|Publication number||US7255009 B1|
|Application number||US 11/390,845|
|Publication date||Aug 14, 2007|
|Filing date||Mar 27, 2006|
|Priority date||Mar 27, 2006|
|Also published as||CN101047078A, EP1840547A2, EP1840547A3|
|Publication number||11390845, 390845, US 7255009 B1, US 7255009B1, US-B1-7255009, US7255009 B1, US7255009B1|
|Original Assignee||Micro Pneumatic Logic, Inc.|
|Export Citation||BiBTeX, EndNote, RefMan|
|Patent Citations (9), Referenced by (1), Classifications (6), Legal Events (5)|
|External Links: USPTO, USPTO Assignment, Espacenet|
This invention relates generally to a pressure switch and, more particularly, to a pressure switch which outputs a variable analog signal.
A pressure switch is a type of switch in which the switching action is triggered by pressure in the surrounding environment. Pressure switches have been proposed for use in various kinds of electro-mechanical devices. A typical pressure switch has a diaphragm that is impinged upon by media, such as air under pressure, and upon reaching a particular pressure the diaphragm causes the switch contacts of the pressure switch to be actuated from the off-to-on or on-to-off position by snap action, creating a binary type output.
However, in many instances, such as in modern control systems, it is desirable to utilize a switch that provides an analog output such that the output varies according to applied pressure or vacuum. Conventional pressure switches do not meet this need because snap action actuation of the conventional switches causes a binary signal to be output instead of an analog signal. For example, snap action actuation from the off-to-on or on-to-off position does not allow for an output that is approximately proportional to applied pressure or vacuum.
The present disclosure provides examples of pressure switches which output a variable analog signal instead of a binary signal, such that the output varies according to applied pressure or vacuum. Such pressure switch devices can be integrated with an additional mechanism within the switch which actuates a discrete switch that provides a binary output, in addition to the variable analog output provided by the switch.
In accordance with one aspect of the present disclosure, a variable analog pressure switch is provided in which an optical mechanism is actuated in response to pressure, instead of a snap action mechanism.
In one example, the analog output provided by the switch varies according to light detected by a photodetector in the optical mechanism. The optical mechanism in the example includes a shutter-like device which gradually cuts off light supplied in the direction of the detector, in response to pressure in the surrounding environment. The photodetector provides an output (for example, a voltage) which varies according to an amount of light detected by the photodetector (for example, linearly or otherwise monotonically)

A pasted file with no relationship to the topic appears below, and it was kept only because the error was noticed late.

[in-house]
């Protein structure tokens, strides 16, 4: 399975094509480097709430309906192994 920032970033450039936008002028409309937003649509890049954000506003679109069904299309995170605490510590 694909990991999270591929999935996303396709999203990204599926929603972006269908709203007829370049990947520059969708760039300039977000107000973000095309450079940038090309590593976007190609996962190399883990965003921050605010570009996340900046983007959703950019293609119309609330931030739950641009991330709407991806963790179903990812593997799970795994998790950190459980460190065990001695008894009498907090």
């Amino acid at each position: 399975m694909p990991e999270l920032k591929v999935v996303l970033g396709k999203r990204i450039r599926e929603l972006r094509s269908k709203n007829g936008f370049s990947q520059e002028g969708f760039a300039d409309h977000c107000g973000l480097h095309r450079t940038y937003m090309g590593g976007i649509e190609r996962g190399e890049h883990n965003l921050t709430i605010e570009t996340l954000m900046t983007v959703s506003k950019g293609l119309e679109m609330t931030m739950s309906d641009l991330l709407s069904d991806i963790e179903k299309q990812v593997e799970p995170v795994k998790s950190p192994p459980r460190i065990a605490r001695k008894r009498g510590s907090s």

The features of the present disclosure can be more readily understood from the detailed description below with reference to the accompanying drawings wherein:
In describing examples and preferred embodiments in connection with the drawings, specific terminology is employed for the sake of clarity. However, the disclosure of this patent specification is not intended to be limited to the specific terminology so selected, and it is to be understood that each specific element includes all technical equivalents that operate in a similar manner.
Referring now to
A light emitting diode (LED) 10 and a photodetector 12 are positioned relative to each other on opposite sides of the plunger 8 such that the photodetector 12 detects an amount of light from the LED 10. The photodetector 12 supplies an output according to an amount of light the photodetector 12 detects. The pressure switch 100 is in a non-activated state when the plunger 8 is not depressed, allowing the light from the LED 10 to be completely transmitted to the photodetector 12. When force is exerted on the diaphragm 4, the plunger 8 acts as a shutter and gradually moves to block the light generated by the LED 10 from reaching the photodetector 12 as it is depressed. Thus, the pressure switch 100 can output a variable voltage based on an amount of light detected by the photodetector 12.
Another example (
A photocell 30 is placed in close proximity to the plunger 28 such that a shutter 32, attached to the plunger 28, is capable of gradually blocking light from a light source (not shown) to the photocell 30 as the plunger 28 is depressed. The pressure switch 200 is in a non-activated state when the plunger 28 is not depressed, allowing light to be completely transmitted to the photocell 30. When force is exerted on the diaphragm 24, the plunger 28 is depressed causing the spring 26 to compress and the shutter 32 to gradually block light transmission to the photocell 30. The pressure switch 200 supplies a variable output based on an amount of light detected by the photocell 30.